On top of that, the carbon monoxide you exhale in cigarette smoke saps your skin of oxygen and vitamins, further debilitating its healing potential and making its colour look even more off.  Vitamin C is an essential antioxidant that promotes collagen synthesis, protects your skin against the sun and promotes healing.  Smoking depletes the Vitamin C in your skin, as well as Vitamin A which increases cell turnover and keeps skin wrinkle and blemish free.  The cloud of smoke you exhale into your own (and everyone else’s) face each time you smoke is also damaging to your skin.  It’s not really difficult to imagine that the nicotine and tar and filth you exhale clogs your pores, causing and worsening breakouts – you wouldn’t imagine that standing behind a truck’s exhaust pipe is good for your skin, and your smoke cloud unfortunately is equally harmful.

As if all of that isn’t enough, smoking damages your hair too.  Smoke damages the DNA in your hair follicles and generates free-radicals that ultimately result in thinner hair that greys sooner than non-smokers’ hair.  Men who smoke have about double the chance of going bald than non-smokers do, even after taking into account genetics and other factors that influence hair loss.  Imagine having no hair left to help hide your smokers skin? Devastating!

Lastly, smokers are up to 3 times more likely to develop squamos cell carcinoma, a life threatening skin cancer, than non-smokers.

The bright side of all of this is that if you quit smoking, most of these things will reverse themselves over time – within only 6 weeks of quitting you will see the benefits of having an undisrupted supply of oxygen to your skin.  The bad news is that the longer you wait to quit, the more entrenched the damage will become and the less likely they are to disappear.  Of course, if you are determined to keep smoking there are methods of treating your wrinkles, like Botox and fillers, that may help you to appear younger for a few more years.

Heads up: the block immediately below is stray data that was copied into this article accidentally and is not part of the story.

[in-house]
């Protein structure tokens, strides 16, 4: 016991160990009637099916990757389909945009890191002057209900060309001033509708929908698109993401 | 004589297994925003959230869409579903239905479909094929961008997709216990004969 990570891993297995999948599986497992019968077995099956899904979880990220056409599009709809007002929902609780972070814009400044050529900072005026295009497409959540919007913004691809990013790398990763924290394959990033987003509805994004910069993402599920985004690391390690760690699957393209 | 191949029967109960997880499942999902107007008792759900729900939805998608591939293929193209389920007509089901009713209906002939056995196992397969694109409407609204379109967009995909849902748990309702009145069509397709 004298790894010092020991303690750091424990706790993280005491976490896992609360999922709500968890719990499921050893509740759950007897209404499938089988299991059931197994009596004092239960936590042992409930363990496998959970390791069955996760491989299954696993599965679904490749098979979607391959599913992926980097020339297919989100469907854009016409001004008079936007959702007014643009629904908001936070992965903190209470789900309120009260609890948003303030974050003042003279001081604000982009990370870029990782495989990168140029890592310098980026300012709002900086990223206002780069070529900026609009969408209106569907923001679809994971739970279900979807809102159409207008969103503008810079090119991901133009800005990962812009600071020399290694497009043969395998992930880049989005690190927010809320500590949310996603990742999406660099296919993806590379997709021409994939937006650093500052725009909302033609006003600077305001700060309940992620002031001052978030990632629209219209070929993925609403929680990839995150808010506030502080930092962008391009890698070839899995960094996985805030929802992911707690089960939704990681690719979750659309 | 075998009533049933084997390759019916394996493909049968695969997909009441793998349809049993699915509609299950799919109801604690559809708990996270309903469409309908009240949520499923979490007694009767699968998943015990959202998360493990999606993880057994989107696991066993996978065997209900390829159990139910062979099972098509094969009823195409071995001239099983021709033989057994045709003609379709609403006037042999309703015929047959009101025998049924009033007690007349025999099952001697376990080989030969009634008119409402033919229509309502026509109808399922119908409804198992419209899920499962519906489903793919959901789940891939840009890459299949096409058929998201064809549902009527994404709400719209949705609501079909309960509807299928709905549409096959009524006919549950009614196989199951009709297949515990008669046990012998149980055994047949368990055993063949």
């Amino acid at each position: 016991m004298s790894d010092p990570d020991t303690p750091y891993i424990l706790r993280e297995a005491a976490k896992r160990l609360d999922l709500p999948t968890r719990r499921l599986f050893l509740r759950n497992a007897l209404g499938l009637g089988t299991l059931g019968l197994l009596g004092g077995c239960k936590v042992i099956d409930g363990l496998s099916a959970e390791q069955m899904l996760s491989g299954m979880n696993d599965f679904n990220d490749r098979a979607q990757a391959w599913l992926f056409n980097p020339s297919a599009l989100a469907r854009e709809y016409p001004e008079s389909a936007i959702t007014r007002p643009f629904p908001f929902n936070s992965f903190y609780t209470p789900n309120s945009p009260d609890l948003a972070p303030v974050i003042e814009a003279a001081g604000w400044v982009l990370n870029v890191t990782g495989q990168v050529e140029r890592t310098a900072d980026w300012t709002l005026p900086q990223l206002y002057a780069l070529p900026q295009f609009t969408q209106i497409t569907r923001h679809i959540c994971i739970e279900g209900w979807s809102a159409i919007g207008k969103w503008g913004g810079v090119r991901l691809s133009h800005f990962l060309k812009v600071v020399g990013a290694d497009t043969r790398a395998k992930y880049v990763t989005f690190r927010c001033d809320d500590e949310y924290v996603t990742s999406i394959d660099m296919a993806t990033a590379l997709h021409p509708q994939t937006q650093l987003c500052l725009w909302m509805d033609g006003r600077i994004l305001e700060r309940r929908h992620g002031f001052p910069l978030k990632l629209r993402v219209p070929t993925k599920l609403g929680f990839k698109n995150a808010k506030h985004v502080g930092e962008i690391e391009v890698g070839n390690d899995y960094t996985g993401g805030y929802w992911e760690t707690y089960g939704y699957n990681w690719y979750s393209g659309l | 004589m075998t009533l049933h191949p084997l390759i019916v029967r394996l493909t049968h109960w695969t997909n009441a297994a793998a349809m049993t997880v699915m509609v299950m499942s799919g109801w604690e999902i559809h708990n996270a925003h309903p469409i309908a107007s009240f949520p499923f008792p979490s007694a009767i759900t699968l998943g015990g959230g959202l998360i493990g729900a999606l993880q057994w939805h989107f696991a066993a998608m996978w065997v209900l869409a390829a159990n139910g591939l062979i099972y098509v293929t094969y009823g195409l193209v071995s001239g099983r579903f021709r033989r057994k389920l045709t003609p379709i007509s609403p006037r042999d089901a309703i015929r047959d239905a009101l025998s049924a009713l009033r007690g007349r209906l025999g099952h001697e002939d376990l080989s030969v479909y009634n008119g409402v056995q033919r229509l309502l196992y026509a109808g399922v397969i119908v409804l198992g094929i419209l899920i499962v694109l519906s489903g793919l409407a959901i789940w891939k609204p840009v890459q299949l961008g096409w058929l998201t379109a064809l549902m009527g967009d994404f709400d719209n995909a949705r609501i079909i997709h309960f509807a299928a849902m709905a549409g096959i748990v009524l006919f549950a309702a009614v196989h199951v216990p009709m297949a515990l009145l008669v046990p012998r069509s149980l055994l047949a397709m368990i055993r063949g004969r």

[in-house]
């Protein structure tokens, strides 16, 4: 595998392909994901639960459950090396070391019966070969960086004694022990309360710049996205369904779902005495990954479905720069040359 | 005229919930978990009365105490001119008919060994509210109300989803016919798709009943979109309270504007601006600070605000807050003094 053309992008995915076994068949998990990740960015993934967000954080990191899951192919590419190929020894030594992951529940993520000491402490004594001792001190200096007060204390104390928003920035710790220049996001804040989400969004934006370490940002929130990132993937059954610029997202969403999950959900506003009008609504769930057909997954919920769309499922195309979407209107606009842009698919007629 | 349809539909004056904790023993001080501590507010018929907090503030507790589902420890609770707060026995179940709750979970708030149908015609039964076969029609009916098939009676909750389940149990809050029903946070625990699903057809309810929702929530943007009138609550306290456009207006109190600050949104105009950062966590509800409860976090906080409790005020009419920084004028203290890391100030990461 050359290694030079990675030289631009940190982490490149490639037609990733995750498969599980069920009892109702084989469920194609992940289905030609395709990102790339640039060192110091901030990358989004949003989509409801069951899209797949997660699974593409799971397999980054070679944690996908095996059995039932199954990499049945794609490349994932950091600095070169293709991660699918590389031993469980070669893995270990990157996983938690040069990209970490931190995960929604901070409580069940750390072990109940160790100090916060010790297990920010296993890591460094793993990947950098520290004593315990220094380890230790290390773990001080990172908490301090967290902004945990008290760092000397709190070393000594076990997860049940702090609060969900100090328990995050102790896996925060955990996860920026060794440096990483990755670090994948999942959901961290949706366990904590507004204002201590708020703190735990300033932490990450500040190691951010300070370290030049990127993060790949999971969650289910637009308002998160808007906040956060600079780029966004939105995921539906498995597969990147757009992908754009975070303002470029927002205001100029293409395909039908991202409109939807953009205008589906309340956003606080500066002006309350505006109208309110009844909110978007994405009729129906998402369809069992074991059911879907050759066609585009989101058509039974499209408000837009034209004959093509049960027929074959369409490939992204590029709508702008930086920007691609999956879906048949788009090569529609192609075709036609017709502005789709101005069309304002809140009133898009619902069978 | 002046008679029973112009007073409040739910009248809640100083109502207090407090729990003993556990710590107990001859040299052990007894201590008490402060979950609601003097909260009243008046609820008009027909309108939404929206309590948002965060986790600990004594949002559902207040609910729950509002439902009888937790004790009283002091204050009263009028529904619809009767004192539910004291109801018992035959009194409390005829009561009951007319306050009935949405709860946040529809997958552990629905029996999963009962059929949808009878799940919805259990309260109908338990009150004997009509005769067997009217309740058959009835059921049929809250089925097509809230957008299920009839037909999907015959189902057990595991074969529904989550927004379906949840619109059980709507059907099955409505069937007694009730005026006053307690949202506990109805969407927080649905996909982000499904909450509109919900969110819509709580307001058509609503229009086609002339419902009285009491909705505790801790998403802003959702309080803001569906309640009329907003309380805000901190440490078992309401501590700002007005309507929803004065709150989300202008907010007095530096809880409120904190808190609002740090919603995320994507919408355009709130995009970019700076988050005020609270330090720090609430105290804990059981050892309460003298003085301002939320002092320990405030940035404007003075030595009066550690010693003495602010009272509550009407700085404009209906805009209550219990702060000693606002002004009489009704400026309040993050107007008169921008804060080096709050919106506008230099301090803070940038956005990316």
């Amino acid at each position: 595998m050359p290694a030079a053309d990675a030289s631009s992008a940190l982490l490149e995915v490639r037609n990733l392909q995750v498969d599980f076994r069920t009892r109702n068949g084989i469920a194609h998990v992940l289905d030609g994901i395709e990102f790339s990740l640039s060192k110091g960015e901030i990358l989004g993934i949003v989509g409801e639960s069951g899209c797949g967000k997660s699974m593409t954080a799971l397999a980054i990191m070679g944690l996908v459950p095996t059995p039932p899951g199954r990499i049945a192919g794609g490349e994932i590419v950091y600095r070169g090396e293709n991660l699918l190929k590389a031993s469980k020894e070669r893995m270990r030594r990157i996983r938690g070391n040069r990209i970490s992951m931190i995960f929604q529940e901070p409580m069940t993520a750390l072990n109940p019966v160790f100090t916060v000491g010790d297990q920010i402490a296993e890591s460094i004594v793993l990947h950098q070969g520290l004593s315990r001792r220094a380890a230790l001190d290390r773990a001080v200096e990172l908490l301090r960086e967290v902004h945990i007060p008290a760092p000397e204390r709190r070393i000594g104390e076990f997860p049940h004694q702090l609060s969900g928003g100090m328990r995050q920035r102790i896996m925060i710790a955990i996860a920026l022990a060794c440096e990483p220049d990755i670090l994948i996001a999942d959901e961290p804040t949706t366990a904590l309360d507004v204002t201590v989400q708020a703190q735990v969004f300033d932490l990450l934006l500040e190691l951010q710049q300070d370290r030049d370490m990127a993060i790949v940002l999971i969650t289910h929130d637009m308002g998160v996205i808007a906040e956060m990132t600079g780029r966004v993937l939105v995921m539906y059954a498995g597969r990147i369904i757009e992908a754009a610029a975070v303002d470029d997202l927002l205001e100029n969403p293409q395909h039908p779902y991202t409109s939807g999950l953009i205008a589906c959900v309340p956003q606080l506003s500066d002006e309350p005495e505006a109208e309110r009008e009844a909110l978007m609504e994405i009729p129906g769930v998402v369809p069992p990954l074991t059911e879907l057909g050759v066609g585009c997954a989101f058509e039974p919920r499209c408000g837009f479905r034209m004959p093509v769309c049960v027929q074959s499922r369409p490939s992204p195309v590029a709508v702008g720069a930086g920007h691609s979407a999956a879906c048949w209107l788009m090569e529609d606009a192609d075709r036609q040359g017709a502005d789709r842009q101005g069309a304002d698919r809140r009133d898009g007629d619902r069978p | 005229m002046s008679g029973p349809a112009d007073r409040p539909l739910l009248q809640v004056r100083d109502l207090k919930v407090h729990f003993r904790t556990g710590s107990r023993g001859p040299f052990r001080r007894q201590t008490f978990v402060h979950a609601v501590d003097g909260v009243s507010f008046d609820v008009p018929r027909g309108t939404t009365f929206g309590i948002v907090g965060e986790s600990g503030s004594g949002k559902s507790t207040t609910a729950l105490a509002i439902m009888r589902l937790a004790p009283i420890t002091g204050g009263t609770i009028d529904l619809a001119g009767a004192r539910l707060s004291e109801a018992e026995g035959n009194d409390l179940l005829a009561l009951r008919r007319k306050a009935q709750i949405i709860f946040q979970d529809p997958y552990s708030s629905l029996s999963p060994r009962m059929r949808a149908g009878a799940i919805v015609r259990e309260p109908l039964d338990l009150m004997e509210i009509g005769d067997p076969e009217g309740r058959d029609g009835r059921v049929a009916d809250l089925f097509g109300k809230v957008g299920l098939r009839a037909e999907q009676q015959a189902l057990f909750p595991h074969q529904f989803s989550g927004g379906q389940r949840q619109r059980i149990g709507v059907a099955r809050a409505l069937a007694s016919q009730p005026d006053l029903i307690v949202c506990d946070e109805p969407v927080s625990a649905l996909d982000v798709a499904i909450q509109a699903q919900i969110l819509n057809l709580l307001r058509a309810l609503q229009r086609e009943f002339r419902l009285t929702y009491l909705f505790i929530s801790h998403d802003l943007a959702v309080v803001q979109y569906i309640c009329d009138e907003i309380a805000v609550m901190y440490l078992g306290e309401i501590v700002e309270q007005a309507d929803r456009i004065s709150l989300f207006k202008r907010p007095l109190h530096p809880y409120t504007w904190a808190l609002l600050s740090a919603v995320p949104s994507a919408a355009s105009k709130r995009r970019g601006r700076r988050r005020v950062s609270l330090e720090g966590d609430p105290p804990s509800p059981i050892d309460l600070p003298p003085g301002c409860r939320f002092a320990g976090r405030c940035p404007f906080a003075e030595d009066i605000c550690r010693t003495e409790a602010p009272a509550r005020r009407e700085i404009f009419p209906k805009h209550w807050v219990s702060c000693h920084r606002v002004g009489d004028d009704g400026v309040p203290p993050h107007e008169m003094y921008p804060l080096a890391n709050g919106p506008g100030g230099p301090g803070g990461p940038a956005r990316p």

If you would like to find out more about reversing the effects of smoking on your skin, make an appointment for consultation on (021) 6833048 extension 1, or send us an email on info@capeaesthetics.co.za.

2 Comments

  • […] “Smokers lines” in the upper lip do not always occur due to smoking, and in fact many people who have these have never indulged in a cigarette in their lives! Tiny amounts of Botox® can help to reduce the appearance of these lines, however it is important to note that if you do have this treatment you may have difficulty pursing your lips afterwards, making tasks like drinking through a straw difficult.  This treatment is usually optimized by combining it with a filler to strengthen and redefine the border of the lips. […]